Do you want to get out of debt? The secret is to change your daily habits. Here are three new practices to start if you're going to get out of debt and start living free:Detach from social media. Make it a daily habit to spend one less minute on your social channels than you did the day before. After just one month, you’ll have an extra half hour in your day to engage in productive activities. After a year of the minute-reduction habit, you could have over six extra hours per day! Plus, less time on social media means less time looking at everyone else’s clothes, makeup, vacations, and fake perfect lives. This makes it less likely that you’ll engage in the dreaded FOMO spend. In other words, it’s often the “fear of missing out” that leads people to buy things they don’t need. According to the financial research site bankrate.com, 64% of millennials feel pressured to overspend, and most of those surveyed reported feeling this pressure from friends or social media. So give yourself a much-needed break from the social screens, even if it’s just for a few minutes at first. Think of each social media break as if you’re shutting off the FOMO vacuum that pulls time and money from your day.
By the way, if you think giving up time on social media is difficult, you’re not alone. Reducing screen time is hard, and it takes an abundance of self-discipline, but you’ll be rewarded with more money in your bank account. If you need some encouragement, consider the following quote from Dave Ramsey. “We buy things we don’t need with money we don’t have to impress people we don’t like.”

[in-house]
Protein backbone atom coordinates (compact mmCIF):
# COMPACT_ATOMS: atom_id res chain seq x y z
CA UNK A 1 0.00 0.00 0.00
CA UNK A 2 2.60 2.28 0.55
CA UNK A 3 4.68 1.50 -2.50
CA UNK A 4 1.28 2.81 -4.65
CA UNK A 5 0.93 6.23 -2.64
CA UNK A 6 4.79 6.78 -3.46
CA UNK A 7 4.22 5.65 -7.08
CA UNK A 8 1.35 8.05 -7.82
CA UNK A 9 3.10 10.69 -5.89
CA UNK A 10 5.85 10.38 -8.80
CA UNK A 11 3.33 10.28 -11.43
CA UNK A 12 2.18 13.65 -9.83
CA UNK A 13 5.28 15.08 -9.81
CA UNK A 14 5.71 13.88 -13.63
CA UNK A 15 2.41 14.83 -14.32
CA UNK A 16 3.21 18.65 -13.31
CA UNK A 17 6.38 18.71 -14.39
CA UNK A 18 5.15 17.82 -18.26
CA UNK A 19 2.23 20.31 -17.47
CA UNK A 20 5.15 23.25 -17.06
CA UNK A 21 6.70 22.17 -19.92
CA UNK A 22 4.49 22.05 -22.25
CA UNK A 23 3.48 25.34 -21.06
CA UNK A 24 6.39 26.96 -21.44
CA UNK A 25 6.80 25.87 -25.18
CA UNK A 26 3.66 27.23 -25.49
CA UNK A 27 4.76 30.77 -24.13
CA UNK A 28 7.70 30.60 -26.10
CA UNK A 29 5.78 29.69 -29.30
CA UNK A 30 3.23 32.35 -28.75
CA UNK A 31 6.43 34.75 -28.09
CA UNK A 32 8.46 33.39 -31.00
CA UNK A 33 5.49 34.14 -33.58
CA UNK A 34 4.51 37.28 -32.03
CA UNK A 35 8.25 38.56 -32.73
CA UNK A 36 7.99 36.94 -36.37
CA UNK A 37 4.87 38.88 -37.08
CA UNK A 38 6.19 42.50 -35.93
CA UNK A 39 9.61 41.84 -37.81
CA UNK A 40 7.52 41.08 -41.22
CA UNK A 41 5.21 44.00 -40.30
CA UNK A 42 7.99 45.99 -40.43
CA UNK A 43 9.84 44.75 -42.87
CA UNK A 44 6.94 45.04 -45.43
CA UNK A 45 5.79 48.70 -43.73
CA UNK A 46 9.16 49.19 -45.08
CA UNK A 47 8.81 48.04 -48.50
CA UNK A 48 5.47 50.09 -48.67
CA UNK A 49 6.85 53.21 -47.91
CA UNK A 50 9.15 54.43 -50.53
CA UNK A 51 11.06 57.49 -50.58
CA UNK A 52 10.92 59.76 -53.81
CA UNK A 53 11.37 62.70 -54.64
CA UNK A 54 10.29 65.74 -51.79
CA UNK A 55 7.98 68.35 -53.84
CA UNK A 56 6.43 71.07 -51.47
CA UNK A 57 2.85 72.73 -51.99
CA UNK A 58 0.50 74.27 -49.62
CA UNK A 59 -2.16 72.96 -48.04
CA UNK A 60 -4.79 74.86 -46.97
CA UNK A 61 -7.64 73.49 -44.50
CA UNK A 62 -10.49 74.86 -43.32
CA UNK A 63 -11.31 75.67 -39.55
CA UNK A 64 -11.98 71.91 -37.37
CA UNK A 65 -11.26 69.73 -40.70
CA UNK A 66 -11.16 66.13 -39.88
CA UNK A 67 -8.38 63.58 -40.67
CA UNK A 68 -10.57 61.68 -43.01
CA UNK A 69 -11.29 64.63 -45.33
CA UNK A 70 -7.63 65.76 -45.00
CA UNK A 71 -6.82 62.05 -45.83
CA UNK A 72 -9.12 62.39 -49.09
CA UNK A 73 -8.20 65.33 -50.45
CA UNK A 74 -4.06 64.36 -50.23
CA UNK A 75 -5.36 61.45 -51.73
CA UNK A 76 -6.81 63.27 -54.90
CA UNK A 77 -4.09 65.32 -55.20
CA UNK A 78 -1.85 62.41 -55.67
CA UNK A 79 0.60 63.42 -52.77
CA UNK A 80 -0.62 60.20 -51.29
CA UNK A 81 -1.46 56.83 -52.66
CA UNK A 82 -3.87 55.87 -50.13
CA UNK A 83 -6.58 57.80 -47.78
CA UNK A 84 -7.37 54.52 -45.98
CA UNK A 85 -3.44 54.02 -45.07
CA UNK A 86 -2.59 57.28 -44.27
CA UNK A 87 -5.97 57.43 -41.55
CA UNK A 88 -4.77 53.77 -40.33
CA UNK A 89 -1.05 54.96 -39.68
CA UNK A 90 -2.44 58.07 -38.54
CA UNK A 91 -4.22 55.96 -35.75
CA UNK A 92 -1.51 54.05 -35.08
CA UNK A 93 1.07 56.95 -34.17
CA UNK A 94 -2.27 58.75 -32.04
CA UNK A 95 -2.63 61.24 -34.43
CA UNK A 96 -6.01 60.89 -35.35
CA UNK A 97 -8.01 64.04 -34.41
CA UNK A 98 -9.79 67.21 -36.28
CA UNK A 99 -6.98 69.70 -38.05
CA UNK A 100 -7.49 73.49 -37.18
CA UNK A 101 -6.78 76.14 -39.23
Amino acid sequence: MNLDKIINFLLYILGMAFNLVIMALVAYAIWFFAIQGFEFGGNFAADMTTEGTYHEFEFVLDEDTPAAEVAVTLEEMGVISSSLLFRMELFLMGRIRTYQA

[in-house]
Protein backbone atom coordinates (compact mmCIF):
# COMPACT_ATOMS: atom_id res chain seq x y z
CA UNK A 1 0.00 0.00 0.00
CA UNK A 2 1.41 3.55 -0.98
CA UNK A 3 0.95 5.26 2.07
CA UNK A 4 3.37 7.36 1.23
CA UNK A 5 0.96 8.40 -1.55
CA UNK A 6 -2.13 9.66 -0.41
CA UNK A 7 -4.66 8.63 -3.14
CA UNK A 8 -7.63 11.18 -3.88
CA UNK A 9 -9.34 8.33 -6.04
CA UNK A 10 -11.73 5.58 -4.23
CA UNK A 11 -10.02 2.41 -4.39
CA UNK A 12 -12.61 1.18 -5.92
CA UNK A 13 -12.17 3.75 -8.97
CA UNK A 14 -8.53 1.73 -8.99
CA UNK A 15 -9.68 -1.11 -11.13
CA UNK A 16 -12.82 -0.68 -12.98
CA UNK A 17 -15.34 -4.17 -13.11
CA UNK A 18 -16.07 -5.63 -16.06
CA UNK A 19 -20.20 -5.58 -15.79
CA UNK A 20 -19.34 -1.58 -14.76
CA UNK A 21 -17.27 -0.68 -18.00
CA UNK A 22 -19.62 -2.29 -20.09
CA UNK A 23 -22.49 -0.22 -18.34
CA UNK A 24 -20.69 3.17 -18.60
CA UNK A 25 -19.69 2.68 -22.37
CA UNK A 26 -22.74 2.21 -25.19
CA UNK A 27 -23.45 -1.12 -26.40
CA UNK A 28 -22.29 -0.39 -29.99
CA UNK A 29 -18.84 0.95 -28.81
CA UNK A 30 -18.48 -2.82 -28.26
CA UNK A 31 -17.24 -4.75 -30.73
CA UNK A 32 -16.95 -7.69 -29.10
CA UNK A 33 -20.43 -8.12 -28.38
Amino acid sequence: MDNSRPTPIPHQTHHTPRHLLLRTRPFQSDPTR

Start using a second checking account. If your bank offers free checking accounts, open a second one. Label your original checking account (the one you use most) as “living expenses.” Label your second account, “spend.” The spend account is fun money to enjoy. After you’ve already put enough into your main checking to cover your monthly expenses and after you’ve already paid into your retirement or other investment accounts, put the excess into your spend account. In essence, you’re tricking yourself into the habit of saving (or at least not overspending). The spend account is the maximum you can spend on anything non-essential at any given moment. The spend account is guilt-free and can carry over to the next month if you don’t spend it all. Get yourself into the habit of viewing one checking account as your responsible money and the other account as your fun money.
Buy the kind of insurance that will prevent more debt. The right types of coverage are essential to a long-term financial plan. If you can get into the habit of paying for insurance, you’ll enjoy the peace of mind that comes with increased financial security. If you’re slowly and steadily climbing out of debt, the last thing you need is an unexpected event that causes you to backslide. The types of insurance policies you should consider are health, homeowner’s/renter’s, auto, term life, and income protection. If you already have insurance in one of these areas, ask your agent for a quote on the other policy types. If your agent does not broker insurance for the coverage you still need, he or she might be able to provide a reference for someone who does.
Getting out of debt is a great life goal. Not only does debt-reduction help you to secure a better future, but it also gets you into good habits right now. The three habits discussed above: reducing social screen time, using separate accounts for separate purposes, and ensuring your health and property are worth the effort required. Getting out of debt takes discipline, but the reward is beautiful - financial freedom!
Most people, especially members of the younger generation, don’t want to think about what happens after they die. Death seems far off and even unlikely to ...
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